The usual stereotypes brought to mind by the title of the recent winner of the Palm d’Or, The Class, give way under the weighted observations that give the film its merit. There are no hip-hop dance-offs here, no tales of the inspirational Hollywood rags-to-riches brand, but simply, remarkably, an aesthetically austere portrayal of a public Parisian school that cuts to the heart of issues rattling French and, by extension, global education.
Originally entitled Entre les Murs, or Between the Walls, the film, now playing at Images Cinema, focuses on the varying political structures that influence the classroom experience at Francoise Dolto Junior High, from the student-teacher relationship to cultural conflicts. No neat-bow answers are presented to counter the issues raised throughout the movie; instead, the discussions, which range between the meaning of words like “condescension” to the imperfect indicative, illuminate both the chaotic shifts in students’ perceptions of their roles in school as well as the teachers’ frequent misinterpretations of the needs and sensitivities of the students.
The care with which director Laurent Cantet treats these often-ambiguous relationships unfolds the central soul of The Class. The feel is documentary, the camerawork shaky; many a moment hovers in the shadowy recesses of the teacher’s lounge, an empty classroom, the library. Cantet’s direction steers a screenplay lacking in substantial plot towards a profound insight into the postcolonial, multicultural arena of education.
The glamour of the movies is here set aside to make room for a style that feels much more genuine, a point that is emphasized by the improvisation that fleshed out the original screenplay’s skeleton: The actors, all nonprofessionals, were asked to interpret scenes from the original source of the film, a memoir by real-life public school teacher, FranÃƒÂ§ois BÃƒÂ©gaudeau. BÃƒÂ©gaudeau himself makes an appearance as the teacher of the 4/3 French class, a Monsieur Marin, whose classroom Cantet so often focuses on. Here, 13- and 14-year-old voices demand to be heard over the presentation of lessons they think too frequently represent the sentiments of a historical France they feel no connection to.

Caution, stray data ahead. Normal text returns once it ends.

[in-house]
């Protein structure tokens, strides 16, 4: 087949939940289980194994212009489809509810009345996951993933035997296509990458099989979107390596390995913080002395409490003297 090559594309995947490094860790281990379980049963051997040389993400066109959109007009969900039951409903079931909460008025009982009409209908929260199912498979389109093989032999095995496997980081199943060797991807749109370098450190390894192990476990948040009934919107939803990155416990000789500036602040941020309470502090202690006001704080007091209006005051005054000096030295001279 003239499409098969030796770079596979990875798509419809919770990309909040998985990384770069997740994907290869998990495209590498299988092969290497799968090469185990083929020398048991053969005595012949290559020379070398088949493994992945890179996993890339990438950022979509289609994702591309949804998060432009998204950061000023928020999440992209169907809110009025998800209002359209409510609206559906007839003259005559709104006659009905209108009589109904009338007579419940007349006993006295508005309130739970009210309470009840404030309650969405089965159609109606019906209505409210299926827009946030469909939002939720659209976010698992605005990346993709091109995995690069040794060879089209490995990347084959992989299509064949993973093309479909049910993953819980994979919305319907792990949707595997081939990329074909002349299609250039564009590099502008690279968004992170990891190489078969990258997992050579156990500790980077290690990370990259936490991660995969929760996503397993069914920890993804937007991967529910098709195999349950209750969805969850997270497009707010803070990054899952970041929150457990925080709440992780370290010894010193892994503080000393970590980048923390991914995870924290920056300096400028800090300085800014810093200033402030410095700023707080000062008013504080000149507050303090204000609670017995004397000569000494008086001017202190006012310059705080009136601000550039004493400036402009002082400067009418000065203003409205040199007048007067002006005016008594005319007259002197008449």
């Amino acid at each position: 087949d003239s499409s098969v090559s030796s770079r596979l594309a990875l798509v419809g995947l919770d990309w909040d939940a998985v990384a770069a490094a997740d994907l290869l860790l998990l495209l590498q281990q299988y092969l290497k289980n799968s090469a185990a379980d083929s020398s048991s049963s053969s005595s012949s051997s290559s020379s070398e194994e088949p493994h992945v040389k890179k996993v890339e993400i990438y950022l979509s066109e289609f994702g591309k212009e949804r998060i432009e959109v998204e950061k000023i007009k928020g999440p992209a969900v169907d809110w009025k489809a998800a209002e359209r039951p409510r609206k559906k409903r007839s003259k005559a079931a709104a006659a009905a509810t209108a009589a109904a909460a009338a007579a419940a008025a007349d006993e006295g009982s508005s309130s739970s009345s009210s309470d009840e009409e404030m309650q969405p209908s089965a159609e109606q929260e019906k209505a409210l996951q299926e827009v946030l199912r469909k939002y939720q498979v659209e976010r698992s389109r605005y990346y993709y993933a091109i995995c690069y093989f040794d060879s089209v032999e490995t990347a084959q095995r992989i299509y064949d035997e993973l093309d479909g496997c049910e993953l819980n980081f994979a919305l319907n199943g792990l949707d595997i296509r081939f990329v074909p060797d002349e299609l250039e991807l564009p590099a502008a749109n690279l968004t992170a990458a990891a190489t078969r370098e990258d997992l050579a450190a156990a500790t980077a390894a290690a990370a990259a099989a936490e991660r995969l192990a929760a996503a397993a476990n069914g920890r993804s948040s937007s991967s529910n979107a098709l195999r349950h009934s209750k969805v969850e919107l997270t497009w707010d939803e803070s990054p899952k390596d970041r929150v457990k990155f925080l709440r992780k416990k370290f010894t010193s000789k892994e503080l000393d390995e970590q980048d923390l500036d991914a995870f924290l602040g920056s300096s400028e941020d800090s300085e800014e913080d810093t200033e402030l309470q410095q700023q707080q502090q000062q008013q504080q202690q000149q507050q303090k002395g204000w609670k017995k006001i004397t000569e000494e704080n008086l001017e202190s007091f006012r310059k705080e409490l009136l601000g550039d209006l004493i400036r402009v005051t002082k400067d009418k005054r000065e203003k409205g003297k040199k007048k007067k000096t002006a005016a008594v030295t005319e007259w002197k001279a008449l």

When Marin tries, for example, to teach an exercise in French class, he is stopped by students frustrated with an illustrated sentence written on the blackboard: “Bill had a succulent cheeseburger.” Why must it be a cheeseburger? And why the name Bill, they ask? Two of the more combative students, Esmerelda (Esmeralda Ouertani) and Khoumba (Rachel Regulier), suggest less Western names Aissata and Rachid as replacements. Marin’s counter of, “But you’re French, too,” only draws from Esmerelda a response that as an ethnic minority, she in fact doesn’t see herself in the country’s traditional white values.
As the narrative follows a series of teacher meetings and classroom discussions, in which topics from Plato to the spirit of the law are raised and questioned, the issue of finding a self-identity and earning respect is consistently challenged. One of the more engaging sequences in the film centers on an assignment for each student to create their own self-portrait; this assignment, rather than reaffirming the vision of these kids as “animals,” as one frustrated teacher laments, instead reveals the disparities between school lessons on The Diary of Anne Frank, poetic terms and conjugations and their daily lives. Esmerelda wants to be a cop to prove they’re not all bad; Wey (Wey Huang) likes video games and has a hard time communicating with others because his non-native French is poor; and Souleymane (Franck KeÃƒÂ¯ta) rejects the project altogether by simply writing, “Nobody knows me but me,” a sign of the rebellious streak that eventually leads him, and the film’s climax, into trouble.
The Class, nominated for a foreign-film Oscar, rings with its devout attention to detail, both in dialogue and its quietly perceptive close-ups of various individuals. Through a sense of social realism, it is able to peel back the layers of inspirationalism found in movies like Dead Poets Society and the more recent Freedom Writers to reveal the very ordinary and very essential questions in current academic climates, whether in France or in schools a little closer to home.